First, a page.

'According to the principles so laid down by judicial decisions, where an authority which is not a court is empowered by the statute to decide a dispute between parties and there is nothing in the statute to the contrary, the authority is under a duty to act judicially and the decision of the authority is a quasi-judicial act; and when a statutory authority has power to do an act which will affect the rights of a subject then although there are no two parties and the contest is between the authority and the subject the final determination of the authority will be a quasi judicial act provided the statute requires the authority to act judicially.'
5. The test, according to the latest English decisions is much the same. In R. v. Manchester Legal Aid Committee, it was observed as follows :--
'The true view, as it seems to us, is that the duty to act judicially may arise in widely different circumstances which it would be impossible, and indeed, inadvisable, to attempt to define exhaustively. Where the decision is that of a court then, unless, as in the case, for instance, of Justices granting excise licences, it is acting in a purely ministerial capacity, it is clearly under a duty to act judicially. When, on the other hand, the decision is that of an administrative body and is actuated in whole or in part by questions of policy, the duty to act judicially may arise in the course of arriving at that decision.'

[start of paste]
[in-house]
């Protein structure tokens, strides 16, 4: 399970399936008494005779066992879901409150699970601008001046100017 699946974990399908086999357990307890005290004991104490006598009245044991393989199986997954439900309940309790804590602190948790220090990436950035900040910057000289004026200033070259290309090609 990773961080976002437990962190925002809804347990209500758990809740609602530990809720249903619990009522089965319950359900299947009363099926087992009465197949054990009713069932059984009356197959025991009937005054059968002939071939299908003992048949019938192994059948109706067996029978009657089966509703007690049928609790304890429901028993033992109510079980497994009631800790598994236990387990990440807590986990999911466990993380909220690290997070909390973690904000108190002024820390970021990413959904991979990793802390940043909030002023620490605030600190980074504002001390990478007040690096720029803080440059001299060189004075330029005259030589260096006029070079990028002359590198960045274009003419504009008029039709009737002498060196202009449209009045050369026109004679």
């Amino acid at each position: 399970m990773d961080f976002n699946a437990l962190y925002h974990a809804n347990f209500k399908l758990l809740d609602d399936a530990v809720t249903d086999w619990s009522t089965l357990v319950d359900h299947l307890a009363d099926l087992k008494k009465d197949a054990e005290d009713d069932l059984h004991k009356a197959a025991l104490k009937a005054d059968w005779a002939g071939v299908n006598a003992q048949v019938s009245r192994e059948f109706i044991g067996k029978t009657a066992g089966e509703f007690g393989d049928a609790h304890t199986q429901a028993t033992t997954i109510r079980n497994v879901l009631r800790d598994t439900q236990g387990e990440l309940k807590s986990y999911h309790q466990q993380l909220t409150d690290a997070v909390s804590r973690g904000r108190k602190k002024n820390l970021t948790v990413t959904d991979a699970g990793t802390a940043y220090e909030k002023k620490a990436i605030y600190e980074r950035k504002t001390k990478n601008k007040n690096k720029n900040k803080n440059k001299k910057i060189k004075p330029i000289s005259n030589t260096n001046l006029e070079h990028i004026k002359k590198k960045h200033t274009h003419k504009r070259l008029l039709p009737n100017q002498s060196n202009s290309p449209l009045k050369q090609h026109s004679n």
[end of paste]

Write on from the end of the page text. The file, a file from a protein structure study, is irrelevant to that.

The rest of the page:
6. Let us now turn to the language of Section 33 of the Act itself and apply the test as laid down in the passages extracted above. Now, the moment a registration certificate is obtained by the owner of a motor vehicle, he acquires the right to ply the motor vehicle on the road or at any public place. The suspension or cancellation of the registration certificate results in denial of that right. Before Teaching the conclusion that an owner has contravened the provisions of Section 33 (1) (b) of the Act, authority is required to serve a notice on the owner of the vehicle and it is only 'after giving the owner an opportunity of making any representation he may wish to make' that the authority is entitled to suspend the registration certificate. Now the opportunity of making the representation can, by no means, become effective unless there is the opportunity to make good that representation and in a fit case where evidence can alone make good that representation the opportunity to adduce evidence will have to be afforded. The decision that the authority has to reach is not contemplated to be a capricious or an arbitrary one, but should only to be reached in a reasonable manner after the required opportunity of making the representation to the owner of the vehicle is given. There is an appeal provided under Section 35 of the Act, against an order that may be passed under Section 33 of the Act. Section 35 runs as follows :